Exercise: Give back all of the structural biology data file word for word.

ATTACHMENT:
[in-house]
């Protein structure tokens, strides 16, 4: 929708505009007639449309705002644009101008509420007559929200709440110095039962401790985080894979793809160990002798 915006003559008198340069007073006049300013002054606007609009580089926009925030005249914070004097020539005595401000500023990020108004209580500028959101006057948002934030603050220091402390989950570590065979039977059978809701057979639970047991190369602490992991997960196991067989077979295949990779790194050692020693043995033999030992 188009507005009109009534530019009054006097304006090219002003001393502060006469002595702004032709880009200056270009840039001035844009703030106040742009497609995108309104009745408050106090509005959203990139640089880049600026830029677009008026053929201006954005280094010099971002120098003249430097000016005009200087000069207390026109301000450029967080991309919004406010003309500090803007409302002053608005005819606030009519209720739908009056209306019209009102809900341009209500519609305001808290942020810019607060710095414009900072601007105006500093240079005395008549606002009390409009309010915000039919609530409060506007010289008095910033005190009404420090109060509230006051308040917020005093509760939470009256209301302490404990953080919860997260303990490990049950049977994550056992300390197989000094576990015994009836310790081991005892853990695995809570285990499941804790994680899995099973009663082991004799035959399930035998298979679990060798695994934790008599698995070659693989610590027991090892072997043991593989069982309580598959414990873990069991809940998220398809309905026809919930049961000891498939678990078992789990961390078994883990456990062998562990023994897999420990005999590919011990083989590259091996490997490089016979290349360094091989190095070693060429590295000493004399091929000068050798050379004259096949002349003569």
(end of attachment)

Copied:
[in-house]
């Protein structure tokens, strides 16, 4: 929708505009007639449309705002644009101008509420007559929200709440110095039962401790985080894979793809160990002798 915006003559008198340069007073006049300013002054606007609009580089926009925030005249914070004097020539005595401000500023990020108004209580500028959101006057948002934030603050220091402390989950570590065979039977059978809701057979639970047991190369602490992991997960196991067989077979295949990779790194050692020693043995033999030992 188009507005009109009534530019009054006097304006090219002003001393502060006469002595702004032709880009200056270009840039001035844009703030106040742009497609995108309104009745408050106090509005959203990139640089880049600026830029677009008026053929201006954005280094010099971002120098003249430097000016005009200087000069207390026109301000450029967080991309919004406010003309500090803007409302002053608005005819606030009519209720739908009056209306019209009102809900341009209500519609305001808290942020810019607060710095414009900072601007105006500093240079005395008549606002009390409009309010915000039919609530409060506007010289008095910033005190009404420090109060509230006051308040917020005093509760939470009256209301302490404990953080919860997260303990490990049950049977994550056992300390197989000094576990015994009836310790081991005892853990695995809570285990499941804790994680899995099973009663082991004799035959399930035998298979679990060798695994934790008599698995070659693989610590027991090892072997043991593989069982309580598959414990873990069991809940998220398809309905026809919930049961000891498939678990078992789990961390078994883990456990062998562990023994897999420990005999590919011990083989590259091996490997490089016979290349360094091989190095070693060429590295000493004399091929000068050798050379004259096949002349003569």